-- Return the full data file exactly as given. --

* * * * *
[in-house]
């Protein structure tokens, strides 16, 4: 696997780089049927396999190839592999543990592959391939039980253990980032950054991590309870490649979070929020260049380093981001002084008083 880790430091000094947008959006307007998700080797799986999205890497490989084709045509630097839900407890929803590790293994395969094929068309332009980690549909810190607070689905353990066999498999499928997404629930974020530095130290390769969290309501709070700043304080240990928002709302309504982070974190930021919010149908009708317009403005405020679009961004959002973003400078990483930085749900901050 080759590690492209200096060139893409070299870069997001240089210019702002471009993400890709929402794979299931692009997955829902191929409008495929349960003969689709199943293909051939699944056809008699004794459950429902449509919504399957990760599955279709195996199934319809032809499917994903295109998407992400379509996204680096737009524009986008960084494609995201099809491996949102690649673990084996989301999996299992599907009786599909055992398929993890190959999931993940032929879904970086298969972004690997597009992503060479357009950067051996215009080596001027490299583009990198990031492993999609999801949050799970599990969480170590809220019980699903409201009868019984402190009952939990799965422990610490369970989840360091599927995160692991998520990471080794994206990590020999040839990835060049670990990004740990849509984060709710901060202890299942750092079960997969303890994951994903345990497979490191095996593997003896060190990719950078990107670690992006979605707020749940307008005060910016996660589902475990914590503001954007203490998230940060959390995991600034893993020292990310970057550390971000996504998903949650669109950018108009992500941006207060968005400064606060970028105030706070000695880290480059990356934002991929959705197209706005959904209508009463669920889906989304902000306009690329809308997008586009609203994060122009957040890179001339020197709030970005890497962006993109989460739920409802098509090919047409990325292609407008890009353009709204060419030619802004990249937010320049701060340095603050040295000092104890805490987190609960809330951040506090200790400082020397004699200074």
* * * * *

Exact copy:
[in-house]
């Protein structure tokens, strides 16, 4: 696997780089049927396999190839592999543990592959391939039980253990980032950054991590309870490649979070929020260049380093981001002084008083 880790430091000094947008959006307007998700080797799986999205890497490989084709045509630097839900407890929803590790293994395969094929068309332009980690549909810190607070689905353990066999498999499928997404629930974020530095130290390769969290309501709070700043304080240990928002709302309504982070974190930021919010149908009708317009403005405020679009961004959002973003400078990483930085749900901050 080759590690492209200096060139893409070299870069997001240089210019702002471009993400890709929402794979299931692009997955829902191929409008495929349960003969689709199943293909051939699944056809008699004794459950429902449509919504399957990760599955279709195996199934319809032809499917994903295109998407992400379509996204680096737009524009986008960084494609995201099809491996949102690649673990084996989301999996299992599907009786599909055992398929993890190959999931993940032929879904970086298969972004690997597009992503060479357009950067051996215009080596001027490299583009990198990031492993999609999801949050799970599990969480170590809220019980699903409201009868019984402190009952939990799965422990610490369970989840360091599927995160692991998520990471080794994206990590020999040839990835060049670990990004740990849509984060709710901060202890299942750092079960997969303890994951994903345990497979490191095996593997003896060190990719950078990107670690992006979605707020749940307008005060910016996660589902475990914590503001954007203490998230940060959390995991600034893993020292990310970057550390971000996504998903949650669109950018108009992500941006207060968005400064606060970028105030706070000695880290480059990356934002991929959705197209706005959904209508009463669920889906989304902000306009690329809308997008586009609203994060122009957040890179001339020197709030970005890497962006993109989460739920409802098509090919047409990325292609407008890009353009709204060419030619802004990249937010320049701060340095603050040295000092104890805490987190609960809330951040506090200790400082020397004699200074």